ANITA HEISS Tiddas. Reviewed by Michael Jongen
The personal is political in this joyful, and poignant, novel of five women friends on the cusp of turning 40.
Tiddas is a delightful novel that covers 12 months in the lives of five friends as they struggle with life, love and lust and the consequences thereof. The story is structured around their book club, the Vixens, and the women end their year a little older, a little wiser and a little bit more worn down as they struggle with the dilemmas of career and family.
The novel opens with Izzie’s pregnancy, Veronica’s reemergence from her marriage and divorce, Xanthe desperately trying for a baby, Nadine’s drinking and Ellen’s realisation that she needs more from a man than friendship with benefits.
Anita Heiss shows the strength of the ties that bind these five, all friends since their schooldays in Mudgee, no matter how fraught their relationships may be as they reach 40 and start to take stock of their lives.
Silence fell as heavily on the tiddas as the humidity that usually blanketed the city in summer. The women looked anywhere else than at Xanthe. Izzy was pregnant. Xanthe wasn’t. Izzy never talked about wanting kids: her media projects were her babies.
Heiss has said that there is a little of herself in these characters, who are all hitting 40, as she herself has done. Izzie is at the heart of the novel, not least because it is her pregnancy – and its implications – that opens the story. Career versus family, new values versus old, are strong themes in Heiss’s writing.
There is much joy to be found in this story. Heiss has a sharp eye for dialogue and its rhythms and can throw off a funny one-liner. Conversations play an important role and move the action along:
Ellen was not going to be cornered into feeling something she was sure she didn’t.
Her tiddas laughed harder.
‘Oh no, please don’t tell me I’m in love. I can’t work with that.’ Ellen appeared genuinely distraught. ‘What should I do?’ she pleaded.
‘Tell him!’ Xanthe ordered, exasperated.
‘Tell him what?’ Ellen frowned.
‘Tell him how you feeeeel!’ Xanthe crooned.
The tiddas all nodded.
Tiddas is also a love letter to Brisbane, and the writing celebrates the fact that the women have all ended up in a city where they have a sense of place. For the Koori women in particular the need for identification with the land and water forms a strong part of their sense of self and Veronica and Nadine are also seen to have important connections to the land via their country upbringing. There is a very strong picture of five people who have found their home of choice and achieved a level of contentment with where life has taken them.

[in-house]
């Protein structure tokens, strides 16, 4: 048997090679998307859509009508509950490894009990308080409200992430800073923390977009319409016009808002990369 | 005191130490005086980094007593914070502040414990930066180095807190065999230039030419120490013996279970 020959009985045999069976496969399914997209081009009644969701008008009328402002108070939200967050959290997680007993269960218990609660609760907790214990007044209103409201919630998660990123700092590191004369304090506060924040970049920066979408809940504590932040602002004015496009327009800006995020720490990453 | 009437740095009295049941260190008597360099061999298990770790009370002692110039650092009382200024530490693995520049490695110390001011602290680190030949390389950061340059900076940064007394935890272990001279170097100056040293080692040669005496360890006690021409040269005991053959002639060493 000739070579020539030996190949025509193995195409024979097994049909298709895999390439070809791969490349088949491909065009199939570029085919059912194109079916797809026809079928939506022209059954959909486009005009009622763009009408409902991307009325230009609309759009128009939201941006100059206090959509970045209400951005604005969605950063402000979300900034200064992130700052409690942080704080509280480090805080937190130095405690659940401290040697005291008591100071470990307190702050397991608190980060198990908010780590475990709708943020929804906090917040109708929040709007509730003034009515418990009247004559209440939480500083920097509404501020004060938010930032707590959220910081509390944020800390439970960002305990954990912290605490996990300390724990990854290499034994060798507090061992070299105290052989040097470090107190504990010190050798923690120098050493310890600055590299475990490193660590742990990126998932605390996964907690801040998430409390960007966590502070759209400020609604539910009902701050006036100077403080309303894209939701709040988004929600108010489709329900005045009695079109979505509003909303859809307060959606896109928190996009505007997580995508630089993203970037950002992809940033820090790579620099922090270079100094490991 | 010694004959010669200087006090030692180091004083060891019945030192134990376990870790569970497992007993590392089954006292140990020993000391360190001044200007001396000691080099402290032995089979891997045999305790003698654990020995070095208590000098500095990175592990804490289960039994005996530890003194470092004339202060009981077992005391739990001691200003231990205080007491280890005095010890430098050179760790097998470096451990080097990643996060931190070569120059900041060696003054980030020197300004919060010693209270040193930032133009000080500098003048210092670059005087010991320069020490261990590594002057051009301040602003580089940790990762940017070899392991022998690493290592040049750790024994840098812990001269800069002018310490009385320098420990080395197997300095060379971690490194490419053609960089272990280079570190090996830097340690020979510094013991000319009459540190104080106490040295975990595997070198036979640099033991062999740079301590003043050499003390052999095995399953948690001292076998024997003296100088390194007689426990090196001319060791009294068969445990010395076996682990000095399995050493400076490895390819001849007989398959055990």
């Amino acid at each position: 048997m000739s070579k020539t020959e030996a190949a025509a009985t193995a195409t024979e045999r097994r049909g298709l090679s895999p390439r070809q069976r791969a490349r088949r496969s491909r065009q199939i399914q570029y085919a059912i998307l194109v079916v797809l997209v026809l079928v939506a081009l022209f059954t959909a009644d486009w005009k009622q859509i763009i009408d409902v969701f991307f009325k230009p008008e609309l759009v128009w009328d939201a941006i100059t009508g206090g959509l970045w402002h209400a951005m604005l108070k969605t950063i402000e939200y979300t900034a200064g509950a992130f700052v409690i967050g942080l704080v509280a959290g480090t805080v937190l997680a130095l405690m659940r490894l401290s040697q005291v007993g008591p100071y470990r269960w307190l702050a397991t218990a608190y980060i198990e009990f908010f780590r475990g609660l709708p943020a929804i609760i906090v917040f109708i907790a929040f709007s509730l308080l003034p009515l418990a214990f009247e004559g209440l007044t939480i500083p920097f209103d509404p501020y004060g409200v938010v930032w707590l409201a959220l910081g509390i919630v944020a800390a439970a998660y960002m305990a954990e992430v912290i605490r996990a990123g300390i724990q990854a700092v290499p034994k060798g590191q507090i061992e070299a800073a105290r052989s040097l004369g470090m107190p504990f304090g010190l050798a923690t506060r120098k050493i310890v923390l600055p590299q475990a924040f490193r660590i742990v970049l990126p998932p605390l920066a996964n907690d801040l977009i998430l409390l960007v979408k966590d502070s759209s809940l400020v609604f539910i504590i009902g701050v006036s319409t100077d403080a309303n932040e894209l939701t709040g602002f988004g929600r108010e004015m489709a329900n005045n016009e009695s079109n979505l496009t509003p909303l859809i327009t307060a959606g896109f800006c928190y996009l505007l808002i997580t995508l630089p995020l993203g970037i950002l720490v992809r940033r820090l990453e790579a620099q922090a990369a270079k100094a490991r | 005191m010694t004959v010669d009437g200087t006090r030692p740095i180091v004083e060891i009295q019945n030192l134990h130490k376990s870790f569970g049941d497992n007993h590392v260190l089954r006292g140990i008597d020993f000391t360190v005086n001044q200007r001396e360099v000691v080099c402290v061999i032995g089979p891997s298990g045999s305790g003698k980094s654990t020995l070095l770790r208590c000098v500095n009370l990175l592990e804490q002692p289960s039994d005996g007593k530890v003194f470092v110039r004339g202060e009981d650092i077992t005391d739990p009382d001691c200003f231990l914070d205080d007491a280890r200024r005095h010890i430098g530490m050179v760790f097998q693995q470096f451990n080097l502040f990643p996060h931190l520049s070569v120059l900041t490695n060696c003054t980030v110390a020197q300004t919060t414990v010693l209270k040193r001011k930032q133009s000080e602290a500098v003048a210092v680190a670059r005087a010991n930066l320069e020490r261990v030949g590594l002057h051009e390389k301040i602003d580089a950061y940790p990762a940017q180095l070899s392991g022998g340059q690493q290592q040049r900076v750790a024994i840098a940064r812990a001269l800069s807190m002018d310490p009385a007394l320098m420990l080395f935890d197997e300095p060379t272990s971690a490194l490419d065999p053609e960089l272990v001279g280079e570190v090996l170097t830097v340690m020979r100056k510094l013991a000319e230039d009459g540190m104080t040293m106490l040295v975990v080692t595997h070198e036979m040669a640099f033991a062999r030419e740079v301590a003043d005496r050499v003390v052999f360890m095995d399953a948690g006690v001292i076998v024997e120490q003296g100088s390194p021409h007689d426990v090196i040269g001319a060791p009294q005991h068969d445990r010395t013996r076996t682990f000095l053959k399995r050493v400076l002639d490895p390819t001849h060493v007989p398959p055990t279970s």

Brisbane shines as the backdrop for the women’s lives and celebrations. The cafes and restaurants are finely portrayed and there is a wonderful evocation of the vibrancy of a city emerging from being a sleepy big country town. The novel makes me want to travel there and sit in those cafes and partake of the culture.
Heiss writes strongly about identity and culture. Am I Black Enough For You? was a beautiful and important memoir that unpacked her identity from the different strands of her ancestors. Now Tiddas offers a fictional account of the strong Koori connections to ancestors and land. This is especially true when the tiddas return to Mudgee for the funeral of a much-loved aunty, in one of the strongest sections of the novel. The return helps ground the friends, and is cathartic for them all as they ponder their choices and their actions. Heiss writes about their connections to the land and the connections between the women:
Xanthe smiled at the Wiradjuri wisdom. Only her grandmother could and would say out loud what she needed to hear. It was her wisdom but she offered it with such a sense of confidence it was as if it were truth from the Bible itself.
In the end these women must adjust and compromise with their men, and it is interesting that the men seem to have improved over the last decade. Maybe in the end everyone does just want to settle down with someone, have babies and grow old together?
In Tiddas Anita Heiss shows that the personal is indeed political; this is strong and meaningful fiction.
Anita Heiss Tiddas Simon & Schuster 2014 PB 368pp $29.99
Michael Jongen is a librarian who tweets as @michael_jongen and microblogs at http://larrythelibrarian.tumblr.com
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